We, the Wesleyan Mountain Justice Coalition, appreciate Sylvia Ryerson’s article in last Friday’s Argus (“COAL WHAT?!?” Sept. 19, 2008, Volume CXLIV, Number 6). The immediate goal of our chalking was to start a conversation about Bank of America and its role in coal extraction, specifically mountaintop removal (MTR). We hope we were successful.
Mountaintop removal is one of the most destructive forms of coal mining, but it is largely unknown outside of the affected areas. First, the coal corporation clear-cuts the forests on the mountain. Second, heavy explosives are used to destroy the top few hundred feet of the mountain, often launching boulders into the valleys and communities below. Third, huge machines push the rest of the rubble off the top of the mountain, filling the valley below, damming streams and destroying ecosystems.
After that, the coal extraction begins, when a dragline (a machine that can weigh up to 8 million pounds) is brought in to pull the coal from the mountain, again dumping debris into the valley below. This whole process is highly mechanized, and does not provide anywhere near as many jobs as it did 50 years ago. An entire mountain can be destroyed by a crew of 30 or less. If you’re interested in what this looks like, do a Google image search for mountaintop removal. It’s not pretty.
Bank of America is the single largest funder of the coal corporations that practice mountaintop removal. Despite the bank’s pledge to address global climate change, it continues to spend more than 100 times as much money funding dirty energy than clean energy.
“Clean Coal,” despite the name, is a myth. “Cleaning” has absolutely no impact on the carbon emissions from burning the coal. It simply removes the most toxic elements (such as sulfur dioxin) responsible for acid rain. These chemicals are then placed in multi-billion gallon lakes of toxic sludge which leach into the ground water. In some parts of Appalachia the well water runs black and is so corrosive that it eats through metal. So what does “Coal Kill”? Ecosystems, communities, miners and our climate.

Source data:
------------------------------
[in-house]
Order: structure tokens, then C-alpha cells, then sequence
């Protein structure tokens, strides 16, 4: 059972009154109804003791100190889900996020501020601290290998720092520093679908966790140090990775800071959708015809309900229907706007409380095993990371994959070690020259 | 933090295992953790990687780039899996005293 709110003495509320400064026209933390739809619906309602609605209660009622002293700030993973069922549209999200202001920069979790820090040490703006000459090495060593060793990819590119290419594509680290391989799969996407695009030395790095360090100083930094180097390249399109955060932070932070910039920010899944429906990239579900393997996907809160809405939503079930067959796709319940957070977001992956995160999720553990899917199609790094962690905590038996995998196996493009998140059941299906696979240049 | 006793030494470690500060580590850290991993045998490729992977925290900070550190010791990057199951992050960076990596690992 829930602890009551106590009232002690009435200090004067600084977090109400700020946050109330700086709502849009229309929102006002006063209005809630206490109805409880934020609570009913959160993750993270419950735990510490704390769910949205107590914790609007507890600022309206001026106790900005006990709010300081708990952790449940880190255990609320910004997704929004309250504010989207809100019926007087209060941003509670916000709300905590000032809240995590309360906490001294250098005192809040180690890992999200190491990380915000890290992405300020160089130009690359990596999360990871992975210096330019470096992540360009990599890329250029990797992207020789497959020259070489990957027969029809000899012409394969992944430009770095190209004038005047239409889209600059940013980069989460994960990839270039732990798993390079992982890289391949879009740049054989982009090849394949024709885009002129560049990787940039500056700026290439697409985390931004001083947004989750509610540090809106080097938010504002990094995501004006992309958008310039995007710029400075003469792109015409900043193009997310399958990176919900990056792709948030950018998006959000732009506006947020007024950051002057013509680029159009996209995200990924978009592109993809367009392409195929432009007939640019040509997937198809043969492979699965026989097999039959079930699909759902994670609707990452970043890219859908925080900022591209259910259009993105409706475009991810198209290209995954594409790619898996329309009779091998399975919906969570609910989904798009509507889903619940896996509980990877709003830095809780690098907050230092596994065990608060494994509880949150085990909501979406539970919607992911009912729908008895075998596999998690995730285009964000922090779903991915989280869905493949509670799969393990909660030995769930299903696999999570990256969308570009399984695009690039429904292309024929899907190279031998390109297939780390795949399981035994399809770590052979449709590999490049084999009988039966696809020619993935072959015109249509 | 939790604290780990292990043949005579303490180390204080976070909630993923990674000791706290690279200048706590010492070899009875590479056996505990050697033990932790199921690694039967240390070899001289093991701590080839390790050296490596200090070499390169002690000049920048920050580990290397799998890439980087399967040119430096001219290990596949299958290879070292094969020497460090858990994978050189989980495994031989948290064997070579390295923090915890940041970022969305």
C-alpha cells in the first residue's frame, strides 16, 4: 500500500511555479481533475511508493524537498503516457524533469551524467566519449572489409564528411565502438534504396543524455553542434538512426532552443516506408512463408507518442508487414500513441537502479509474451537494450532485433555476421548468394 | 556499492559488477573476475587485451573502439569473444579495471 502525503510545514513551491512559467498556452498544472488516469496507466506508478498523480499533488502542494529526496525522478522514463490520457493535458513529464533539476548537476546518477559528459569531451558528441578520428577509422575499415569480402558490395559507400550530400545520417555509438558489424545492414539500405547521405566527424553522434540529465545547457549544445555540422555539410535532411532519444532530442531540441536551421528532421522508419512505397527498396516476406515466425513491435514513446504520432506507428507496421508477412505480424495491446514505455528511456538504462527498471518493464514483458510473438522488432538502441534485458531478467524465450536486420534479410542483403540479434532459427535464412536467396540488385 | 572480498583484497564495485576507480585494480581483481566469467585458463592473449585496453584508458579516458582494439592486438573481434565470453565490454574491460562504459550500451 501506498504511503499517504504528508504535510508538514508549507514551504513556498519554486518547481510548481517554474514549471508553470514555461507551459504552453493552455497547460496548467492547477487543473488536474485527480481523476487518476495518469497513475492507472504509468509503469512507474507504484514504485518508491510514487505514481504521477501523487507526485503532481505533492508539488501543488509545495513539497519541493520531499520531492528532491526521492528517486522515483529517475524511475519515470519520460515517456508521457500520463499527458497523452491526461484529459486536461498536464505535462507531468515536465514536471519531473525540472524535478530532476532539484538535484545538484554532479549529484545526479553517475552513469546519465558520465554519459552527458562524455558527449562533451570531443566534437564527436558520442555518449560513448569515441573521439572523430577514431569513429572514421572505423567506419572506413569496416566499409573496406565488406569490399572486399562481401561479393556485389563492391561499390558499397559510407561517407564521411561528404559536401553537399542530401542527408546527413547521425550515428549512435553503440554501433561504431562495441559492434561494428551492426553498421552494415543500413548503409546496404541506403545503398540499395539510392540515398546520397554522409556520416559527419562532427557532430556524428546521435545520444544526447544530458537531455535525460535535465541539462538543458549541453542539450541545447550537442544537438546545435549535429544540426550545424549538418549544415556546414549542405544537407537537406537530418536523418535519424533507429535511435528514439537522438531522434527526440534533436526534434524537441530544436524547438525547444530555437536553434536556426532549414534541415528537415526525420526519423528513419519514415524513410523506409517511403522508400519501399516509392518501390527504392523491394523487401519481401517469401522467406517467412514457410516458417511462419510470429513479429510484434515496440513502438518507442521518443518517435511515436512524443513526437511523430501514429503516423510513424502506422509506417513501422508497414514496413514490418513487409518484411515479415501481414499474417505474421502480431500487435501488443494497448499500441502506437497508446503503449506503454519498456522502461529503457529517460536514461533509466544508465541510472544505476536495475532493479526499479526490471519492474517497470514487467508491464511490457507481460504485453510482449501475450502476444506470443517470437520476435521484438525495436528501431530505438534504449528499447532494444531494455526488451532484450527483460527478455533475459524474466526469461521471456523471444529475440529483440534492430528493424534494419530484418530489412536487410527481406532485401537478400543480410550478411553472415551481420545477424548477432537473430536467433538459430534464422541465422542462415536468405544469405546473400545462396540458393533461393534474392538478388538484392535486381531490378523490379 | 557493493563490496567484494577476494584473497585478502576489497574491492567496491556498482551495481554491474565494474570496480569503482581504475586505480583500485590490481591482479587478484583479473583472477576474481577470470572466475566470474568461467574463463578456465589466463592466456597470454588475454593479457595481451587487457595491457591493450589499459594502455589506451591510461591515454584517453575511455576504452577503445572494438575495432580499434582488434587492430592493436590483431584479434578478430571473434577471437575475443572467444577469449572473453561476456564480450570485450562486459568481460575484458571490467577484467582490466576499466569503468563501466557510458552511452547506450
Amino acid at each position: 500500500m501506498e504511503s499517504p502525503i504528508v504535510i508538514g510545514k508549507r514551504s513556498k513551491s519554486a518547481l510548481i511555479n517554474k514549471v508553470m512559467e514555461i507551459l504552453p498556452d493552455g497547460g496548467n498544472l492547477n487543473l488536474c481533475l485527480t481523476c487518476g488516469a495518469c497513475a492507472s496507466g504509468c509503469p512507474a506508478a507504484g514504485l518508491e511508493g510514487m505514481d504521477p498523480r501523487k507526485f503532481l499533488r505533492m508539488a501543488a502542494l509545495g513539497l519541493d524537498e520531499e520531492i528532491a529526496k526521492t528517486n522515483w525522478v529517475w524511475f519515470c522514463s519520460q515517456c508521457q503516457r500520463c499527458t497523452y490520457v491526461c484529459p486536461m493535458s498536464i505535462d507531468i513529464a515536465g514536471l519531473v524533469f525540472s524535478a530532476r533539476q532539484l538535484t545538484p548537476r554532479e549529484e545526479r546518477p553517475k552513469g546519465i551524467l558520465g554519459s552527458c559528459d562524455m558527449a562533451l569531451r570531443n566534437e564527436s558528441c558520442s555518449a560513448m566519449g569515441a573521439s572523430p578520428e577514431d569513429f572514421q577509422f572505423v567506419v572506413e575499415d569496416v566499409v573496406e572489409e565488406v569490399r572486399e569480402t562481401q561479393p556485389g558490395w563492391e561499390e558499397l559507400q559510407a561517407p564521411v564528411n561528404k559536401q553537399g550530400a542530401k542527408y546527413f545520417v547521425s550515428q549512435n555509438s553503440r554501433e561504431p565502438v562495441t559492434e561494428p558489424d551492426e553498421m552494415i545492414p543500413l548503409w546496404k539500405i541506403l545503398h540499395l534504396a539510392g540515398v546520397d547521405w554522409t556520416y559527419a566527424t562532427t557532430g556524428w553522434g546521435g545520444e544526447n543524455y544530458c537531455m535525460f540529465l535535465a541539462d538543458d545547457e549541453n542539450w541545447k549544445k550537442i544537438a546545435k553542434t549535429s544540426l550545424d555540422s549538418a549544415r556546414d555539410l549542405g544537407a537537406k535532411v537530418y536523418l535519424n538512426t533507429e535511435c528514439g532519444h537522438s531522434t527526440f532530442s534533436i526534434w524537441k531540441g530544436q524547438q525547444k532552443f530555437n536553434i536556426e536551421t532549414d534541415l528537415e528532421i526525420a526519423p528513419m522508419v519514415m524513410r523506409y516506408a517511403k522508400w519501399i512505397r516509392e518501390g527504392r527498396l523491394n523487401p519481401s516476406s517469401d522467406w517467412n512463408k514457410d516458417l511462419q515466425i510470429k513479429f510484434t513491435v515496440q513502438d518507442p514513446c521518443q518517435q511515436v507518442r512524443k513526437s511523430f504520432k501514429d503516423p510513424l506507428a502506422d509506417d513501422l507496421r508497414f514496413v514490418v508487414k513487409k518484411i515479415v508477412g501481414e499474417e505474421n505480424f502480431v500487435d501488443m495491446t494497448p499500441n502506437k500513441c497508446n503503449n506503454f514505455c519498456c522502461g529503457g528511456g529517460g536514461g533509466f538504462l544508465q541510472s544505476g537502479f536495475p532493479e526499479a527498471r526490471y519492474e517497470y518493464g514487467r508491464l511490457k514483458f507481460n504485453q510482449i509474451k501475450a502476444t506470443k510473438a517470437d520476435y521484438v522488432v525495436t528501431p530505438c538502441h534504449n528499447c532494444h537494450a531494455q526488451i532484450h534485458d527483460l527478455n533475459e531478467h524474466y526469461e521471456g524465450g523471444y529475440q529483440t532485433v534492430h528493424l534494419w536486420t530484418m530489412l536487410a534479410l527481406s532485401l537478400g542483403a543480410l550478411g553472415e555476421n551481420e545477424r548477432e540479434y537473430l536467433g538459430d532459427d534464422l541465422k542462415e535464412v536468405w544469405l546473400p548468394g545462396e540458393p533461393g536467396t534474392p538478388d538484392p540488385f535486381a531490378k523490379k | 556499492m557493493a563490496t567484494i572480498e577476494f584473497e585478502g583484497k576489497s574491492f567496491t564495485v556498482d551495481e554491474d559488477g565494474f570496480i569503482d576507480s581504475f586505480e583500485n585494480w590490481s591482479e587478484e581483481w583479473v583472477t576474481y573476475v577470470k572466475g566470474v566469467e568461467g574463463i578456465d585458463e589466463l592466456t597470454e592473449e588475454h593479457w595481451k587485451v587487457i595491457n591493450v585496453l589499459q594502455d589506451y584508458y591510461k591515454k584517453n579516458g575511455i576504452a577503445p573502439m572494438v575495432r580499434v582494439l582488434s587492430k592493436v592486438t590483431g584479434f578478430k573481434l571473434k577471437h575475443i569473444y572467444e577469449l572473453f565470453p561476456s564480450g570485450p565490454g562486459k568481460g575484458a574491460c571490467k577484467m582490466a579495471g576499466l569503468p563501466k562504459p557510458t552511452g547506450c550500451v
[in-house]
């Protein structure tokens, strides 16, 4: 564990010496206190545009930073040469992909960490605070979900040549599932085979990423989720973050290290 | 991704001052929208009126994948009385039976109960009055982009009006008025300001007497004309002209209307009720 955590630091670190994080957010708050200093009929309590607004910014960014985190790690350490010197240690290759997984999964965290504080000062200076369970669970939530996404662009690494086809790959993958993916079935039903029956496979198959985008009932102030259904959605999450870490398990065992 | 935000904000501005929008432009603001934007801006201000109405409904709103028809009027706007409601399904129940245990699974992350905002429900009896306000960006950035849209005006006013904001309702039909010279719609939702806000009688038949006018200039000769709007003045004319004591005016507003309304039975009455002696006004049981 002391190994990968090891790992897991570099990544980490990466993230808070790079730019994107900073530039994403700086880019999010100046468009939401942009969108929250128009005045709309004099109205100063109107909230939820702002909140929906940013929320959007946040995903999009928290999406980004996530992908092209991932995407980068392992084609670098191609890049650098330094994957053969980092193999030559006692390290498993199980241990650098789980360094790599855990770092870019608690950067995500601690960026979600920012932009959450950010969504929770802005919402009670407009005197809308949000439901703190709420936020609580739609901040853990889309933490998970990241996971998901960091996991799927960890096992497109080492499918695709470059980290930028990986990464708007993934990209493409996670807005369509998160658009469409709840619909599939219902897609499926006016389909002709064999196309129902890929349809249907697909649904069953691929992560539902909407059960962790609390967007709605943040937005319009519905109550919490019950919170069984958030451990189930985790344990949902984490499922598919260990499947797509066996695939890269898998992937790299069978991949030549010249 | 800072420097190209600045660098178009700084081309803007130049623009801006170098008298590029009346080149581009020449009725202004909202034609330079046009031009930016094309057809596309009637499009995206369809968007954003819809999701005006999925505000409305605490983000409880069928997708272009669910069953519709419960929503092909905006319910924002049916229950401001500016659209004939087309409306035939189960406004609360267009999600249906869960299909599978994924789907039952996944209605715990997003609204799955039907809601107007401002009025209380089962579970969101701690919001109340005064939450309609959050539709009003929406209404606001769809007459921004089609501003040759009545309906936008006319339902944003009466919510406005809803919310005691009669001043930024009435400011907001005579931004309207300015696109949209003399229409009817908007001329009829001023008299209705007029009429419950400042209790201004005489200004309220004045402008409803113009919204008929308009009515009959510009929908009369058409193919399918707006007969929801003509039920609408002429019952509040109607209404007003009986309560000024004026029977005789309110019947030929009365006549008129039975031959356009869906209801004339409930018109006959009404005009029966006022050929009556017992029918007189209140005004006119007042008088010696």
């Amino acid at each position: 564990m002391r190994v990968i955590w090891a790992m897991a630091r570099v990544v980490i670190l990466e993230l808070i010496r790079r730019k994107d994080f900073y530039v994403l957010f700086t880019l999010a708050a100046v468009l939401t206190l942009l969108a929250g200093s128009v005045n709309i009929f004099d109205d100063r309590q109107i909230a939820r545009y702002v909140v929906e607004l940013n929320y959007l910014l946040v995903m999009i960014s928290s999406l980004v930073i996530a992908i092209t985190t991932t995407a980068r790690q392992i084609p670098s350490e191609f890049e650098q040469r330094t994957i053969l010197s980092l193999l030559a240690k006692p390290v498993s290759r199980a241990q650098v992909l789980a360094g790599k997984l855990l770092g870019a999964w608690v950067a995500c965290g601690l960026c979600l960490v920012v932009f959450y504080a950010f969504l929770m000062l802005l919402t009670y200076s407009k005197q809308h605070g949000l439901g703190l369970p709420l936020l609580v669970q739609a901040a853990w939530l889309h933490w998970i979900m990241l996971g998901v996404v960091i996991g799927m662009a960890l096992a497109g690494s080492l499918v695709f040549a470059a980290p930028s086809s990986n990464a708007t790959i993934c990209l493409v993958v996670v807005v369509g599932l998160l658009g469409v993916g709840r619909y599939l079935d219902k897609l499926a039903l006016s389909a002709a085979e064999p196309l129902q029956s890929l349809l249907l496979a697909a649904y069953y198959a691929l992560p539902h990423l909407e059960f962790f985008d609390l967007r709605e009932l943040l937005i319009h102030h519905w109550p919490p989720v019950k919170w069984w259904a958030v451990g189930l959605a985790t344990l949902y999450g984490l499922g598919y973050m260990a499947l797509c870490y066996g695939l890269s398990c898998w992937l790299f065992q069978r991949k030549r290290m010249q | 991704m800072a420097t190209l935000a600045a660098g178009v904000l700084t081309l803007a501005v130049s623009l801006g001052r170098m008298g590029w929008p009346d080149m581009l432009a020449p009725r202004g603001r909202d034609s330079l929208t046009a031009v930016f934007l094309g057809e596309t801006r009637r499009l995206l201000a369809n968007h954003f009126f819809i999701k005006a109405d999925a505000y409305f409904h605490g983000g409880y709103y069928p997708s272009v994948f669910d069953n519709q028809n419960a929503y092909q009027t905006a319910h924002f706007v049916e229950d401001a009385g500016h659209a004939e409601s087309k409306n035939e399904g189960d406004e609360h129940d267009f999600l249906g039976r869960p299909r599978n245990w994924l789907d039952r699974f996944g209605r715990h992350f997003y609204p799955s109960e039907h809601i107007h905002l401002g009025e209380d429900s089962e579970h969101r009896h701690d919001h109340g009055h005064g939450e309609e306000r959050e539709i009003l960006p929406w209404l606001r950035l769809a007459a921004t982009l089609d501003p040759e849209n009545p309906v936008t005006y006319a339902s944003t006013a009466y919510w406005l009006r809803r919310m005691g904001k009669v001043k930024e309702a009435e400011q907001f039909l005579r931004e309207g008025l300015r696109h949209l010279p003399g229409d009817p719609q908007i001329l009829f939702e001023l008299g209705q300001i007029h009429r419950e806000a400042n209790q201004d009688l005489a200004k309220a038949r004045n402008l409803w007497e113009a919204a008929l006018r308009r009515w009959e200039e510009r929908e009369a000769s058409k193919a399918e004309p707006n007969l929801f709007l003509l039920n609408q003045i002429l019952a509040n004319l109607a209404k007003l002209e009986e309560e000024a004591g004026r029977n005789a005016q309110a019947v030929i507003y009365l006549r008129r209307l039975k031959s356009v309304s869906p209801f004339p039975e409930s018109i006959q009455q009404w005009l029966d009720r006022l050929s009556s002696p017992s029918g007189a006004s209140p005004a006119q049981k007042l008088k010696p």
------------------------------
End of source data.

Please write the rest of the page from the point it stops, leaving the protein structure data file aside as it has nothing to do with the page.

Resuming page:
To make matters worse, many of the mountains destroyed for coal could be used for sustainable wind energy. Wind power could meet our energy needs and provide sustainable industry for Southern Appalachia.
Our goal on campus is to educate people about mountaintop removal, voice our opposition to Bank of America’s irresponsible investments and replace the Bank of
America ATM in Usdan with a more socially responsible bank by the end of the school year. Many students coming to Wesleyan switch to Bank of America only because the terminal is there, so removing it would deprive Bank of America of a crucial demographic: young college students who will most likely make a lot of money after graduating.
The goal of the national campaign is to force Bank of America to stop funding MTR coal extraction, and instead fund the future: renewable energy. Last November, Michael Roth signed the President’s Climate Commitment with the goal of addressing climate change and sustainability at Wesleyan. We believe Wesleyan’s commitment to sustainability must go beyond making Wesleyan itself sustainable. Wesleyan must also not support or endorse unsustainable practices around the world.
Although originally associated with Students for a Democratic Society, the Mountain Justice Coalition has split into a wholly autonomous group to allow for campus-wide ownership of this campaign. The Mountain Justice Coalition has recently begun to function independently as a larger coalition of groups on campus to help remove the ATM and take steps towards building a just and sustainable world. We believe that we must rapidly transition away from burning fossil fuels and towards a sustainable, renewable and just energy economy.
We will meet at 8 p.m. on Wednesday, Oct. 1 in the 200 Church Lounge to discuss our next steps in this campaign. We are eager to continue this conversation; for any questions or concerns about the campaign, e-mail Petrie.email@example.com.